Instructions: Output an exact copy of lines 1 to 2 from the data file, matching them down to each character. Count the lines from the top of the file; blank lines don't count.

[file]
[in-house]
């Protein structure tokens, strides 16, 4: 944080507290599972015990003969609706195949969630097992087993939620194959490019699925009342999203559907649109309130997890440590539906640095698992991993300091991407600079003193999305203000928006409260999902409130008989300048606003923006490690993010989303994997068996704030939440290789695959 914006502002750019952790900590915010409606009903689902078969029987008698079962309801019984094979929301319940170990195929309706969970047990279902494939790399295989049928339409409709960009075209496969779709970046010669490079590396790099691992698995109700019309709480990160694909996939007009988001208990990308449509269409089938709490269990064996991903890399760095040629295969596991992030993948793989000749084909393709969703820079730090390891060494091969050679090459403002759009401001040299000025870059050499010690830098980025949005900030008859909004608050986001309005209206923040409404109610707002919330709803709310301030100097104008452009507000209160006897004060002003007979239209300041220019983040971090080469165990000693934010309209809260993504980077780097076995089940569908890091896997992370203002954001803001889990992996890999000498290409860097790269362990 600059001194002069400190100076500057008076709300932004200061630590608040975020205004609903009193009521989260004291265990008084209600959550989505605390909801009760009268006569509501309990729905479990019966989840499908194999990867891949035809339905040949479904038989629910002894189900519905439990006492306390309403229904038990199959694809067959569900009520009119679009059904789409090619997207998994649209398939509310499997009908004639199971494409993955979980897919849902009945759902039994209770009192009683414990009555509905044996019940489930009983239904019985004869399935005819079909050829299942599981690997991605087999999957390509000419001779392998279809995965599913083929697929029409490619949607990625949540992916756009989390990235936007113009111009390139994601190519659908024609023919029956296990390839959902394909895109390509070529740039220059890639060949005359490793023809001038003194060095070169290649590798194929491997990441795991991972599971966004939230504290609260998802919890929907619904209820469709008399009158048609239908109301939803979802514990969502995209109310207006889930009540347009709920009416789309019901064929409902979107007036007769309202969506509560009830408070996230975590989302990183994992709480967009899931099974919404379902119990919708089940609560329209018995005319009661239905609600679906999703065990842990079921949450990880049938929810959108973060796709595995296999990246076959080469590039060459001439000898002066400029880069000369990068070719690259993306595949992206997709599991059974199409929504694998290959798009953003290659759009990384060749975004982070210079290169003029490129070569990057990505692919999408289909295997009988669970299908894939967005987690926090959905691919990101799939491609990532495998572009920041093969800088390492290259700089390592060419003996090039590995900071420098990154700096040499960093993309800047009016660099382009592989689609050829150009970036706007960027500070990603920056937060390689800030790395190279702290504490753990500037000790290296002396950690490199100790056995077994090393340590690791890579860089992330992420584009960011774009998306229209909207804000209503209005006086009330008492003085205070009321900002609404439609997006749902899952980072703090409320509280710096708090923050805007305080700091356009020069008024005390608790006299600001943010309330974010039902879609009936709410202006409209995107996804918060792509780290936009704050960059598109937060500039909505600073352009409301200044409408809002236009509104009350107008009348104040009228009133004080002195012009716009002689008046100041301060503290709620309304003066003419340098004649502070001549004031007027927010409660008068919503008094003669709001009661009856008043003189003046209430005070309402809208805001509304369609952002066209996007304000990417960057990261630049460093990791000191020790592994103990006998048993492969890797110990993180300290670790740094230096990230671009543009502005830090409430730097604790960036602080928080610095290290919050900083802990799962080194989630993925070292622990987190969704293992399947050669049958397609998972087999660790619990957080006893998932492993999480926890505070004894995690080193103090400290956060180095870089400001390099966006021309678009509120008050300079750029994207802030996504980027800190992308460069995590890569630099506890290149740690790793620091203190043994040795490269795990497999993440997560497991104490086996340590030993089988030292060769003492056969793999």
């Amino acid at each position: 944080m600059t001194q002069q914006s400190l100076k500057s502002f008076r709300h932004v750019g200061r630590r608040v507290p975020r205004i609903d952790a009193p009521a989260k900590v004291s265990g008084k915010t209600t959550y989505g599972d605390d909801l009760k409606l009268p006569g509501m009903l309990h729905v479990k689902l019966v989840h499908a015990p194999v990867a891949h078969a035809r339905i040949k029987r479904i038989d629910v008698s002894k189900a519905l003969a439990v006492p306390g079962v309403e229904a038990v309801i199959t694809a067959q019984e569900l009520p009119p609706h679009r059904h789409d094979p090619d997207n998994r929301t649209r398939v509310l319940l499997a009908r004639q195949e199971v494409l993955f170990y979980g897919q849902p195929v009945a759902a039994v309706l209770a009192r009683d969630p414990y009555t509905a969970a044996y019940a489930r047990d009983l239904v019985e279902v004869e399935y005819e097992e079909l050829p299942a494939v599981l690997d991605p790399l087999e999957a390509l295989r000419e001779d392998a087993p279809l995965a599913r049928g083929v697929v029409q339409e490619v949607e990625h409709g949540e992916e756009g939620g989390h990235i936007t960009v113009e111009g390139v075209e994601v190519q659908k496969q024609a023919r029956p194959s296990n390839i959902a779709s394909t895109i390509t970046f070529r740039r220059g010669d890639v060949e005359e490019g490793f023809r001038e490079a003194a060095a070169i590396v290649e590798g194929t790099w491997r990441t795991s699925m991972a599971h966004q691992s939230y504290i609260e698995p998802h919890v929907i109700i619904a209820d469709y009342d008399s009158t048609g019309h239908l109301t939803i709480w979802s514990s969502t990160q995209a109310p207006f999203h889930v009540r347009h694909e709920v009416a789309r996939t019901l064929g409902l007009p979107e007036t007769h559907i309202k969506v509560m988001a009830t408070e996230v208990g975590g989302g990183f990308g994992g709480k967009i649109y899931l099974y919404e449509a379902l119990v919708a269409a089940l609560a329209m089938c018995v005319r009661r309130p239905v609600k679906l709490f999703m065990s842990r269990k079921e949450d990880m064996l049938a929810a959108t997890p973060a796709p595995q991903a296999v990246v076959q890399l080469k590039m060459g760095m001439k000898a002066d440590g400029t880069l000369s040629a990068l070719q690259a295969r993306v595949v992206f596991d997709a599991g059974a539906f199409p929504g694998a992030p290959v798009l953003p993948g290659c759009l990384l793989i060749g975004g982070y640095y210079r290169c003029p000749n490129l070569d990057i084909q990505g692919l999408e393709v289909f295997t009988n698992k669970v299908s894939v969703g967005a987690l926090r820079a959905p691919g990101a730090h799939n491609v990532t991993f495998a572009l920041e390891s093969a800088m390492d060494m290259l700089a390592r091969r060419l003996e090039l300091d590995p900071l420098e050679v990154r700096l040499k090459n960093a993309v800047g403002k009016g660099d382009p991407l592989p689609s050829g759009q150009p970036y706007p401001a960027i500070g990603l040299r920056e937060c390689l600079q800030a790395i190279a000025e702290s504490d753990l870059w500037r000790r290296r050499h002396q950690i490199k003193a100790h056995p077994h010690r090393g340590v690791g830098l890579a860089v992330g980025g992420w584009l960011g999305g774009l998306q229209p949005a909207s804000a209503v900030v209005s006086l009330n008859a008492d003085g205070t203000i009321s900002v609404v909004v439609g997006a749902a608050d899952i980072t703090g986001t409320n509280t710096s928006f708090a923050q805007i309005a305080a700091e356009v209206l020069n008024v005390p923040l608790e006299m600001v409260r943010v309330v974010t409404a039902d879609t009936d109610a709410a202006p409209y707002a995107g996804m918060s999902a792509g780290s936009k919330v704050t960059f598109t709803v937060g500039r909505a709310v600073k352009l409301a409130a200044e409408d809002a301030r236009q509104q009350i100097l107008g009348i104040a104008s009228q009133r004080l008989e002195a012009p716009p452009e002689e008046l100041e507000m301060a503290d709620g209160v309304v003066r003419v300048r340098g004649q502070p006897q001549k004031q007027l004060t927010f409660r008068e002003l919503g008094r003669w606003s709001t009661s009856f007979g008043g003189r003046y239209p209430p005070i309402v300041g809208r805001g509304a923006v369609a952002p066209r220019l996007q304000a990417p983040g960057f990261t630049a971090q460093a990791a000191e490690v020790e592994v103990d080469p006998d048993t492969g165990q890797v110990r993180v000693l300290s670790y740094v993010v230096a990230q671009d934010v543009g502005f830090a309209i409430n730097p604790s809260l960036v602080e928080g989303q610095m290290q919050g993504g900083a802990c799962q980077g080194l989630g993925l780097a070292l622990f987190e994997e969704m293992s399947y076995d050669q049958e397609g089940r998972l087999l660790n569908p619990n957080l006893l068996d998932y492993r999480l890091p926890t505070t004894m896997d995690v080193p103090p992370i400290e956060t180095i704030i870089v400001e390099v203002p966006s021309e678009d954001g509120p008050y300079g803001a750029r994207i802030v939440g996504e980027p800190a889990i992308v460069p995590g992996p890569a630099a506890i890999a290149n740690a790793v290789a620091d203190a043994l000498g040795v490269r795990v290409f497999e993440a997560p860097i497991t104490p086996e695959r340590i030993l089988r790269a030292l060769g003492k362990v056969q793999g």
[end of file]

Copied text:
[in-house]
């Protein structure tokens, strides 16, 4: 944080507290599972015990003969609706195949969630097992087993939620194959490019699925009342999203559907649109309130997890440590539906640095698992991993300091991407600079003193999305203000928006409260999902409130008989300048606003923006490690993010989303994997068996704030939440290789695959 914006502002750019952790900590915010409606009903689902078969029987008698079962309801019984094979929301319940170990195929309706969970047990279902494939790399295989049928339409409709960009075209496969779709970046010669490079590396790099691992698995109700019309709480990160694909996939007009988001208990990308449509269409089938709490269990064996991903890399760095040629295969596991992030993948793989000749084909393709969703820079730090390891060494091969050679090459403002759009401001040299000025870059050499010690830098980025949005900030008859909004608050986001309005209206923040409404109610707002919330709803709310301030100097104008452009507000209160006897004060002003007979239209300041220019983040971090080469165990000693934010309209809260993504980077780097076995089940569908890091896997992370203002954001803001889990992996890999000498290409860097790269362990 600059001194002069400190100076500057008076709300932004200061630590608040975020205004609903009193009521989260004291265990008084209600959550989505605390909801009760009268006569509501309990729905479990019966989840499908194999990867891949035809339905040949479904038989629910002894189900519905439990006492306390309403229904038990199959694809067959569900009520009119679009059904789409090619997207998994649209398939509310499997009908004639199971494409993955979980897919849902009945759902039994209770009192009683414990009555509905044996019940489930009983239904019985004869399935005819079909050829299942599981690997991605087999999957390509000419001779392998279809995965599913083929697929029409490619949607990625949540992916756009989390990235936007113009111009390139994601190519659908024609023919029956296990390839959902394909895109390509070529740039220059890639060949005359490793023809001038003194060095070169290649590798194929491997990441795991991972599971966004939230504290609260998802919890929907619904209820469709008399009158048609239908109301939803979802514990969502995209109310207006889930009540347009709920009416789309019901064929409902979107007036007769309202969506509560009830408070996230975590989302990183994992709480967009899931099974919404379902119990919708089940609560329209018995005319009661239905609600679906999703065990842990079921949450990880049938929810959108973060796709595995296999990246076959080469590039060459001439000898002066400029880069000369990068070719690259993306595949992206997709599991059974199409929504694998290959798009953003290659759009990384060749975004982070210079290169003029490129070569990057990505692919999408289909295997009988669970299908894939967005987690926090959905691919990101799939491609990532495998572009920041093969800088390492290259700089390592060419003996090039590995900071420098990154700096040499960093993309800047009016660099382009592989689609050829150009970036706007960027500070990603920056937060390689800030790395190279702290504490753990500037000790290296002396950690490199100790056995077994090393340590690791890579860089992330992420584009960011774009998306229209909207804000209503209005006086009330008492003085205070009321900002609404439609997006749902899952980072703090409320509280710096708090923050805007305080700091356009020069008024005390608790006299600001943010309330974010039902879609009936709410202006409209995107996804918060792509780290936009704050960059598109937060500039909505600073352009409301200044409408809002236009509104009350107008009348104040009228009133004080002195012009716009002689008046100041301060503290709620309304003066003419340098004649502070001549004031007027927010409660008068919503008094003669709001009661009856008043003189003046209430005070309402809208805001509304369609952002066209996007304000990417960057990261630049460093990791000191020790592994103990006998048993492969890797110990993180300290670790740094230096990230671009543009502005830090409430730097604790960036602080928080610095290290919050900083802990799962080194989630993925070292622990987190969704293992399947050669049958397609998972087999660790619990957080006893998932492993999480926890505070004894995690080193103090400290956060180095870089400001390099966006021309678009509120008050300079750029994207802030996504980027800190992308460069995590890569630099506890290149740690790793620091203190043994040795490269795990497999993440997560497991104490086996340590030993089988030292060769003492056969793999």